striated jewel beetle

(Buprestis striata)

Conservation Status
IUCN Red List

not listed


NNR - Unranked


not listed

striated jewel beetle
Photo by Greg Watson

Striated jewel beetle is a medium-sized to large metallic wood-boring beetle. It occurs in the United States from Maine to Maryland, west through the Great Lakes states to Minnesota, and south along the Appalachian Mountain states to Georgia, and in Florida. It also occurs in southern Canada from Nova Scotia to Ontario.

Adults and larvae are associated only with coniferous trees, mostly with pine, but also with hemlock and spruce. Adults are active in spring and early summer, when they can be seen on needles. They overwinter under the bark. The larvae are found in decaying stumps and logs, especially of trees in their second year of death. They are sometimes also found in living wood, where they create mines in the sapwood. If the mines encircle the trunk, the flow of sap stops and the tree dies.

Adults are ½ to ¾ (13.0 to 20.0 mm) in length. The body is rigid, oblong, and broadly flattened. The overall color ranges from entirely dull coppery brown with coppery reflections, to coppery brown with some brilliant green or blue, to mostly brilliant green or blue with coppery brown at the margins. The male is narrower than the female.

The head is slightly tucked under the broader first segment of the thorax (prothorax). The antennae have 11 segments. The fourth through eleventh segments are distinctly saw-toothed (serrate). The eyes are widely separated. The mouthparts are directed downwards.

The plate on the upper side of the prothorax (pronotum) has a shallow depression in the middle from the rear almost to the front margin. The sides are almost parallel. The surface is coarsely pitted (punctate), but there are sometimes smooth areas on each side of the middle. It is mostly covered with long pale hairs, though these are often worn off in the middle. The plate between the wing bases (scutellum) is round and small but visible.

The wing covers (elytra) are a little wider at the base than the pronotum. They are almost parallel at the base, widest just beyond the middle, and strongly narrowed to the tip. The tips are cut off (truncate). Each elytron has four shallowly raised, longitudinal ribs extending from the base to the tip, and an additional short rib at the side of the scutellum. The area between the ribs is flat and densely punctate. The species epithet striata translates to “striped”, but in entomology it means “grooved”. In this case, it is a misnomer. The elytra are ridged (costate), not grooved (striate).

On the front legs, the fourth segment (tibia) does not have notches, a spine, or a tooth at the tip. The last part of each leg (tarsus), corresponding to the foot, has 5 segments. There is a pair of claws at the tip of each tarsus. The claws are equal in size, and they are simple, not split or toothed.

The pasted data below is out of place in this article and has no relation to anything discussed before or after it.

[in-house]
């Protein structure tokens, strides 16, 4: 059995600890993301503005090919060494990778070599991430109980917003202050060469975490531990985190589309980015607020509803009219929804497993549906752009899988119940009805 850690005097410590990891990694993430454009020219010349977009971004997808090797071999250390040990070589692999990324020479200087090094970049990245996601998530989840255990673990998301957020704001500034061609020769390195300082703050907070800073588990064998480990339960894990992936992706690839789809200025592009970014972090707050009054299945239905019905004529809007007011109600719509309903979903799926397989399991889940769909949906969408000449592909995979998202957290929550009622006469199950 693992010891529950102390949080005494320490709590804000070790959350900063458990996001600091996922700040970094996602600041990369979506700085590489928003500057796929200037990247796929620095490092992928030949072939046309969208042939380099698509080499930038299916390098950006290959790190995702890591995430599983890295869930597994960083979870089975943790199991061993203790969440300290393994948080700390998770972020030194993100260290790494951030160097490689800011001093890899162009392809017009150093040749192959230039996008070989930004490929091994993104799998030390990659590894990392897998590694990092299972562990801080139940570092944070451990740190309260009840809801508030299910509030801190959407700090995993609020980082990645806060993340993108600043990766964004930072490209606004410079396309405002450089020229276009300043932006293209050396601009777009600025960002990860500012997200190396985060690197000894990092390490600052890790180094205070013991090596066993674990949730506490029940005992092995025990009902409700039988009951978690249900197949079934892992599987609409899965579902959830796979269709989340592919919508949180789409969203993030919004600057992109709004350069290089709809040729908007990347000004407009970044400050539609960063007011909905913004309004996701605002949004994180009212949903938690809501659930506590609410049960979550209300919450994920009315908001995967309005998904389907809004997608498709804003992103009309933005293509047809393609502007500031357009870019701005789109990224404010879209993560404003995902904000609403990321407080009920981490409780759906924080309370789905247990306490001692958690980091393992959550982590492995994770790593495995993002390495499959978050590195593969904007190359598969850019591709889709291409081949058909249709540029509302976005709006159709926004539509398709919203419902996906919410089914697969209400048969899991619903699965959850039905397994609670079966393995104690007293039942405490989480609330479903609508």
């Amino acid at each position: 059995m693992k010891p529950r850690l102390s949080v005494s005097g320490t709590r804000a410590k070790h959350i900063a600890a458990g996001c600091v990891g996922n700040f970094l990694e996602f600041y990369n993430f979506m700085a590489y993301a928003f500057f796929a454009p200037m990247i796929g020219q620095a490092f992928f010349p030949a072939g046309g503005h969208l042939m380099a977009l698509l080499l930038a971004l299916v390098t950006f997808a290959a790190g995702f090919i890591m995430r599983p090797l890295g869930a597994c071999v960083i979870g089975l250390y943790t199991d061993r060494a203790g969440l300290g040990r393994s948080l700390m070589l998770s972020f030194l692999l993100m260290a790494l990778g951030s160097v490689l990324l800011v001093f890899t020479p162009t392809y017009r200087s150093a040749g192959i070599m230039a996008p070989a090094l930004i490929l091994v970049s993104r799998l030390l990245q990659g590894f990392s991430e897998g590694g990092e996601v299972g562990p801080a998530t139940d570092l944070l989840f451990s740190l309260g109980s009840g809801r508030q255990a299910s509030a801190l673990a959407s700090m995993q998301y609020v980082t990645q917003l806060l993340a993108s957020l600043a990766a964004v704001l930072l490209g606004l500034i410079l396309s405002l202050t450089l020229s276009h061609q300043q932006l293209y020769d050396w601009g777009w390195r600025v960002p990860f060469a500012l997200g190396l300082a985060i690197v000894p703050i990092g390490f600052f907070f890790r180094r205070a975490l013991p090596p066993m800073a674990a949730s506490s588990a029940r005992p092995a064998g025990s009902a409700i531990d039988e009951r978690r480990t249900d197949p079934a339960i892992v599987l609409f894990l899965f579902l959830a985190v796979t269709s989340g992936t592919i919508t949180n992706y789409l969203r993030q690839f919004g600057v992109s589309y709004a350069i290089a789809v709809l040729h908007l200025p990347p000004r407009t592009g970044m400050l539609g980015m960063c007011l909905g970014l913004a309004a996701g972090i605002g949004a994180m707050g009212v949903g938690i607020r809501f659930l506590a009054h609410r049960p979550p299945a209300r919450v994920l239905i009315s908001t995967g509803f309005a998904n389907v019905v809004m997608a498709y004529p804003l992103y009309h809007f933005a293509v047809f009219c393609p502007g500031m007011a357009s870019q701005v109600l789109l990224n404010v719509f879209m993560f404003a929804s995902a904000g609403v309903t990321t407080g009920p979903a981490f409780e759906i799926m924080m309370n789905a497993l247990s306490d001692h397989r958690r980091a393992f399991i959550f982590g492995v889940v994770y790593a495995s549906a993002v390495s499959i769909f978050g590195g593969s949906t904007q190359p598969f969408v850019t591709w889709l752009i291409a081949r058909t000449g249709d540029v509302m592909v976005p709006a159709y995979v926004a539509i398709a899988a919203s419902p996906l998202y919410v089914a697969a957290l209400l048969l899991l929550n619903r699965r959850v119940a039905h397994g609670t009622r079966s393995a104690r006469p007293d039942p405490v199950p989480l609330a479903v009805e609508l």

Total length: ½ to ¾ (13.0 to 20.0 mm)


Similar Species


Decaying stumps and logs of pine, spruce, and hemlock



Spring and early summer





Life Cycle

Adults overwinter under the bark.


Larva Food



Adult Food



Distribution Map



24, 29, 30, 82, 83.



Frequently encountered



Coleoptera (beetles)


Polyphaga (water, rove, scarab, long-horned, leaf, and snout beetles)




Buprestoidea (metallic wood boring and false jewel beetles)


Buprestidae (metallic wood-boring beetles)










Subordinate Taxa




Buprestis bruchi

Buprestis canadensis

Buprestis impedita

Buprestis obscura


Common Names

striated jewel beetle










The hardened or leathery forewings of beetles used to protect the fragile hindwings, which are used for flying. Singular: elytron.



The exoskeletal plate on the upper side of the first segment of the thorax of an insect.



The first (forward) segment of the thorax on an insect, bearing the first pair of legs but not wings.



Dotted with pits (punctures), translucent sunken glands, or colored spots of pigment.



The exoskeletal plate covering the rearward (posterior) part of the middle segment of the thorax in some insects. In Coleoptera, Hemiptera, and Homoptera, the dorsal, often triangular plate behind the pronotum and between the bases of the front wings. In Diptera, the exoskeletal plate between the abdomen and the thorax.



On insects, the last two to five subdivisions of the leg, attached to the tibia; the foot. On spiders, the last segment of the leg. Plural: tarsi.



The fourth segment of an insect leg, after the femur and before the tarsus (foot). The fifth segment of a spider leg or palp.





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striated jewel beetle  

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Created: 6/1/2024

Last Updated:

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